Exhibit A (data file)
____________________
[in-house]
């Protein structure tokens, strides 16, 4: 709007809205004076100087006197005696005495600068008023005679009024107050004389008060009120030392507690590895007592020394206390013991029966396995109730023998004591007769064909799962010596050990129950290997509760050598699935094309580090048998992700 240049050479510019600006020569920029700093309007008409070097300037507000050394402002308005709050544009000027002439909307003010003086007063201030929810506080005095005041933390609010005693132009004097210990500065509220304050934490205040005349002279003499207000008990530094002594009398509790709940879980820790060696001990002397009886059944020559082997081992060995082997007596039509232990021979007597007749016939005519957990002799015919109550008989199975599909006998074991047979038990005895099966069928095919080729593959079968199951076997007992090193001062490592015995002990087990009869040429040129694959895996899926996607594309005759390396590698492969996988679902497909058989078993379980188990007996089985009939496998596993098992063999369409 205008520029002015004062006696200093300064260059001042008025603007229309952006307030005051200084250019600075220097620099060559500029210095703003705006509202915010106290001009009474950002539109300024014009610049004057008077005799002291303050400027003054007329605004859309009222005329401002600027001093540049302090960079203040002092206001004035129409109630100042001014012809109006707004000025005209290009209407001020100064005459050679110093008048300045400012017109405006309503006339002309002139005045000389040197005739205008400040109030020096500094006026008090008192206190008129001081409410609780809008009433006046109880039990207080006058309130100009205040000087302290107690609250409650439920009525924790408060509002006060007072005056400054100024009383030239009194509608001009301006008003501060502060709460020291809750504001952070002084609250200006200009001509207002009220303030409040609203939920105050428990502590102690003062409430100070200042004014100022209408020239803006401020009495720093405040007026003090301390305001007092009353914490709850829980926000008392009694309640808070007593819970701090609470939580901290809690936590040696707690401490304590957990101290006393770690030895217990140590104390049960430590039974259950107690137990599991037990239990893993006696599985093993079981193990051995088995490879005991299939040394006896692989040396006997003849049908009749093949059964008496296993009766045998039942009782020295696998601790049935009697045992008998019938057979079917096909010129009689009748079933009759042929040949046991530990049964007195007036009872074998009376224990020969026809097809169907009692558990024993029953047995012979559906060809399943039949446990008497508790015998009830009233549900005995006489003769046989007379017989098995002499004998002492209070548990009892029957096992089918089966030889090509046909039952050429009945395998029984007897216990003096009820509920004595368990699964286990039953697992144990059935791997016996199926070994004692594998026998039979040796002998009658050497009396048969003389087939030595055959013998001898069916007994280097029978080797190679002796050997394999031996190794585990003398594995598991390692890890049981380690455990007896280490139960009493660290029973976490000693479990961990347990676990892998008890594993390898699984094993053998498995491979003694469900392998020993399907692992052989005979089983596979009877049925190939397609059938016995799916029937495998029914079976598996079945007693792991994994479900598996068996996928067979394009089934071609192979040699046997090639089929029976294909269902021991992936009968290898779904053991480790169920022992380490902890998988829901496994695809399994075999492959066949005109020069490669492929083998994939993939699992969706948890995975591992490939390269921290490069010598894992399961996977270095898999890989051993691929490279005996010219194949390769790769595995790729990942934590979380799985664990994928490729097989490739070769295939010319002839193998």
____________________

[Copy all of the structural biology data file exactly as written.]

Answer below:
[in-house]
């Protein structure tokens, strides 16, 4: 709007809205004076100087006197005696005495600068008023005679009024107050004389008060009120030392507690590895007592020394206390013991029966396995109730023998004591007769064909799962010596050990129950290997509760050598699935094309580090048998992700 240049050479510019600006020569920029700093309007008409070097300037507000050394402002308005709050544009000027002439909307003010003086007063201030929810506080005095005041933390609010005693132009004097210990500065509220304050934490205040005349002279003499207000008990530094002594009398509790709940879980820790060696001990002397009886059944020559082997081992060995082997007596039509232990021979007597007749016939005519957990002799015919109550008989199975599909006998074991047979038990005895099966069928095919080729593959079968199951076997007992090193001062490592015995002990087990009869040429040129694959895996899926996607594309005759390396590698492969996988679902497909058989078993379980188990007996089985009939496998596993098992063999369409 205008520029002015004062006696200093300064260059001042008025603007229309952006307030005051200084250019600075220097620099060559500029210095703003705006509202915010106290001009009474950002539109300024014009610049004057008077005799002291303050400027003054007329605004859309009222005329401002600027001093540049302090960079203040002092206001004035129409109630100042001014012809109006707004000025005209290009209407001020100064005459050679110093008048300045400012017109405006309503006339002309002139005045000389040197005739205008400040109030020096500094006026008090008192206190008129001081409410609780809008009433006046109880039990207080006058309130100009205040000087302290107690609250409650439920009525924790408060509002006060007072005056400054100024009383030239009194509608001009301006008003501060502060709460020291809750504001952070002084609250200006200009001509207002009220303030409040609203939920105050428990502590102690003062409430100070200042004014100022209408020239803006401020009495720093405040007026003090301390305001007092009353914490709850829980926000008392009694309640808070007593819970701090609470939580901290809690936590040696707690401490304590957990101290006393770690030895217990140590104390049960430590039974259950107690137990599991037990239990893993006696599985093993079981193990051995088995490879005991299939040394006896692989040396006997003849049908009749093949059964008496296993009766045998039942009782020295696998601790049935009697045992008998019938057979079917096909010129009689009748079933009759042929040949046991530990049964007195007036009872074998009376224990020969026809097809169907009692558990024993029953047995012979559906060809399943039949446990008497508790015998009830009233549900005995006489003769046989007379017989098995002499004998002492209070548990009892029957096992089918089966030889090509046909039952050429009945395998029984007897216990003096009820509920004595368990699964286990039953697992144990059935791997016996199926070994004692594998026998039979040796002998009658050497009396048969003389087939030595055959013998001898069916007994280097029978080797190679002796050997394999031996190794585990003398594995598991390692890890049981380690455990007896280490139960009493660290029973976490000693479990961990347990676990892998008890594993390898699984094993053998498995491979003694469900392998020993399907692992052989005979089983596979009877049925190939397609059938016995799916029937495998029914079976598996079945007693792991994994479900598996068996996928067979394009089934071609192979040699046997090639089929029976294909269902021991992936009968290898779904053991480790169920022992380490902890998988829901496994695809399994075999492959066949005109020069490669492929083998994939993939699992969706948890995975591992490939390269921290490069010598894992399961996977270095898999890989051993691929490279005996010219194949390769790769595995790729990942934590979380799985664990994928490729097989490739070769295939010319002839193998």